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Should You Avoid Media General, Inc. (MEG)?

Media General, Inc. (NYSE:MEG) investors should be aware of a decrease in activity from the world’s largest hedge funds lately.

Media General, Inc. (NYSE:MEG) In the eyes of most traders, hedge funds are seen as worthless, outdated investment tools of years past. While there are over 8000 funds trading today, we choose to focus on the bigwigs of this group, around 450 funds. Most estimates calculate that this group controls the majority of all hedge funds’ total asset base, and by keeping an eye on their best stock picks, we have uncovered a number of investment strategies that have historically outstripped the market. Our small-cap hedge fund strategy beat the S&P 500 index by 18 percentage points annually for a decade in our back tests, and since we’ve started sharing our picks with our subscribers at the end of August 2012, we have beaten the S&P 500 index by 23.3 percentage points in 8 months (check out a sample of our picks).

Just as key, bullish insider trading sentiment is another way to parse down the stock market universe. There are many incentives for an executive to drop shares of his or her company, but just one, very simple reason why they would behave bullishly. Plenty of academic studies have demonstrated the market-beating potential of this method if you understand where to look (learn more here).

Keeping this in mind, it’s important to take a look at the latest action surrounding Media General, Inc. (NYSE:MEG).

What does the smart money think about Media General, Inc. (NYSE:MEG)?

Heading into Q2, a total of 5 of the hedge funds we track were bullish in this stock, a change of -29% from the previous quarter. With hedgies’ capital changing hands, there exists a select group of key hedge fund managers who were upping their holdings considerably.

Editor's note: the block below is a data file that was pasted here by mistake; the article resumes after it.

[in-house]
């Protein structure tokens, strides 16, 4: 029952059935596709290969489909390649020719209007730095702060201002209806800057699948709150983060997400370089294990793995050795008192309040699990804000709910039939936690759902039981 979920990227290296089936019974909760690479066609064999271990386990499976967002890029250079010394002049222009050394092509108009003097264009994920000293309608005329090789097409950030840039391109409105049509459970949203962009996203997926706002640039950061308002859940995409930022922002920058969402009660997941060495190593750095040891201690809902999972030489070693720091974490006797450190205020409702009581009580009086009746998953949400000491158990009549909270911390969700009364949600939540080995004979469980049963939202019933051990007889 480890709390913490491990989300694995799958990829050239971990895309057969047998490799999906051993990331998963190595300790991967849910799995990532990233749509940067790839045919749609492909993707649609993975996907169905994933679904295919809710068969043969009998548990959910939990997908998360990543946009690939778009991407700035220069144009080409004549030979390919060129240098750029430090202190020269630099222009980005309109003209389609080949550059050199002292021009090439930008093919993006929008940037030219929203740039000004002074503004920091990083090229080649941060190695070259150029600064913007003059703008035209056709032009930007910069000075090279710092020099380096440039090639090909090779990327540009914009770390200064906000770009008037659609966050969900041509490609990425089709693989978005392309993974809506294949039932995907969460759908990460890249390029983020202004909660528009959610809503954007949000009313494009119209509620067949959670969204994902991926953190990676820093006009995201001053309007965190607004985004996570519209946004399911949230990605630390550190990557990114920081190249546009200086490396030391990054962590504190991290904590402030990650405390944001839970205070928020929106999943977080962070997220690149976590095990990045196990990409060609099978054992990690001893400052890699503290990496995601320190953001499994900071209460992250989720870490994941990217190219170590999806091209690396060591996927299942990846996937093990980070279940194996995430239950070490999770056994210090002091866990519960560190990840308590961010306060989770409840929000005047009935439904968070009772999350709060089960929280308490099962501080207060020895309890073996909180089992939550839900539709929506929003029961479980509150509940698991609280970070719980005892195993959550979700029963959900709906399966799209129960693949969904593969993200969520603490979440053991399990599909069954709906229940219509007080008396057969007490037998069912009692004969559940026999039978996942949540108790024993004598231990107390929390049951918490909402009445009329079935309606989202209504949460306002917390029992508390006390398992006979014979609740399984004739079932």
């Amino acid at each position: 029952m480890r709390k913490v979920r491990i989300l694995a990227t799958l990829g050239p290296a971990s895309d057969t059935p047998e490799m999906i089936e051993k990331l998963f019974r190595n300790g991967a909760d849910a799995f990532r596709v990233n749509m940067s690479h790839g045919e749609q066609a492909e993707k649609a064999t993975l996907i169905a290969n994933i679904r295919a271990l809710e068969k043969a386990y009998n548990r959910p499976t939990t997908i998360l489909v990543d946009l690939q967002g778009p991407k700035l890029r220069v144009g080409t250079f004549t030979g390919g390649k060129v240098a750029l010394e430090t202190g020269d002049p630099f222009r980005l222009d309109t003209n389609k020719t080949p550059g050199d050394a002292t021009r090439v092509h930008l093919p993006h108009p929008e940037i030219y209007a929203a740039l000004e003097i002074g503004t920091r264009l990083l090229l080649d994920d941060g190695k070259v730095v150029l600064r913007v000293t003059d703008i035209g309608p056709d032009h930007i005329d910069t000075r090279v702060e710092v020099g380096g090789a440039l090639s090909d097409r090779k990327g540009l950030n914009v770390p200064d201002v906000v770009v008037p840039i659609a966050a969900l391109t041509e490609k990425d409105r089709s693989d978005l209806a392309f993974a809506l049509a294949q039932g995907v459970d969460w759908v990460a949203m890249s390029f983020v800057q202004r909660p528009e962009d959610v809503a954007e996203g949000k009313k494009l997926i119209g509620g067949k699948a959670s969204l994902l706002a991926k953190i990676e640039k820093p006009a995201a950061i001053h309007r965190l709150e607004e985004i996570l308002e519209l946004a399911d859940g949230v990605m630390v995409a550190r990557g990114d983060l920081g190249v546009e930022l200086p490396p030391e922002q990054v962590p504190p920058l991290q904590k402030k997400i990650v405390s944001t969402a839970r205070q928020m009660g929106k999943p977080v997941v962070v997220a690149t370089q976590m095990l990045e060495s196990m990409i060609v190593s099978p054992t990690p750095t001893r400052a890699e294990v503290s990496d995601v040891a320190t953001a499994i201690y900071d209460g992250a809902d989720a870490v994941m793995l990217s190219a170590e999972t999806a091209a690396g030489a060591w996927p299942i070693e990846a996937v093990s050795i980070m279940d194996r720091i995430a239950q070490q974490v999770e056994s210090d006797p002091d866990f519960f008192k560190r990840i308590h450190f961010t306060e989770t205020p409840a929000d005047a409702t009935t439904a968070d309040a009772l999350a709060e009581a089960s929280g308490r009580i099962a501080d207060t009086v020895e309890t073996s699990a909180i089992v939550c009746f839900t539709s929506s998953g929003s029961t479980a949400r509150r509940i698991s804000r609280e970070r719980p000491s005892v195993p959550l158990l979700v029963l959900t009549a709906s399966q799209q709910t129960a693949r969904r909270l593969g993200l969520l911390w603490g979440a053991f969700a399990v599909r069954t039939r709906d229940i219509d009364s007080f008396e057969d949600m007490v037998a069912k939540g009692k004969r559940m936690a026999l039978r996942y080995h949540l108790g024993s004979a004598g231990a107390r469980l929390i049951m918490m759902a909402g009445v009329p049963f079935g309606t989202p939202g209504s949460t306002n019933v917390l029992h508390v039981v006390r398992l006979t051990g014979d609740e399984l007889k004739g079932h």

When looking at the hedgies we track, Mario Gabelli’s GAMCO Investors had the largest position in Media General, Inc. (NYSE:MEG), worth close to $32.5 million, comprising 0.2% of its total 13F portfolio. The second largest stake is held by Berkshire Hathaway, managed by Warren Buffett, which held a $27.6 million position; less than 0.1%% of its 13F portfolio is allocated to the stock. Remaining hedge funds with similar optimism include Chuck Royce’s Royce & Associates, D. E. Shaw’s D E Shaw and Jim Simons’s Renaissance Technologies.

Seeing as Media General, Inc. (NYSE:MEG) has witnessed falling interest from the entirety of the hedge funds we track, we can see that there lies a certain “tier” of fund managers that elected to cut their entire stakes last quarter. At the top of the heap, Peter Troob’s Troob Capital Management dropped the biggest investment of all the hedgies we monitor, worth about $5.1 million in stock.. Edward A. Mule’s fund, Silver Point Capital, also dropped its stock, about $1.6 million worth. These moves are interesting, as aggregate hedge fund interest fell by 2 funds last quarter.

How have insiders been trading Media General, Inc. (NYSE:MEG)?

Insider buying is at its handiest when the company in question has experienced transactions within the past 180 days. Over the last half-year time frame, Media General, Inc. (NYSE:MEG) has seen zero unique insiders buying, and zero insider sales (see the details of insider trades here).

With the results demonstrated by Insider Monkey’s studies, everyday investors should always keep an eye on hedge fund and insider trading sentiment, and Media General, Inc. (NYSE:MEG) applies perfectly to this mantra.

Click here to learn why you should track hedge funds

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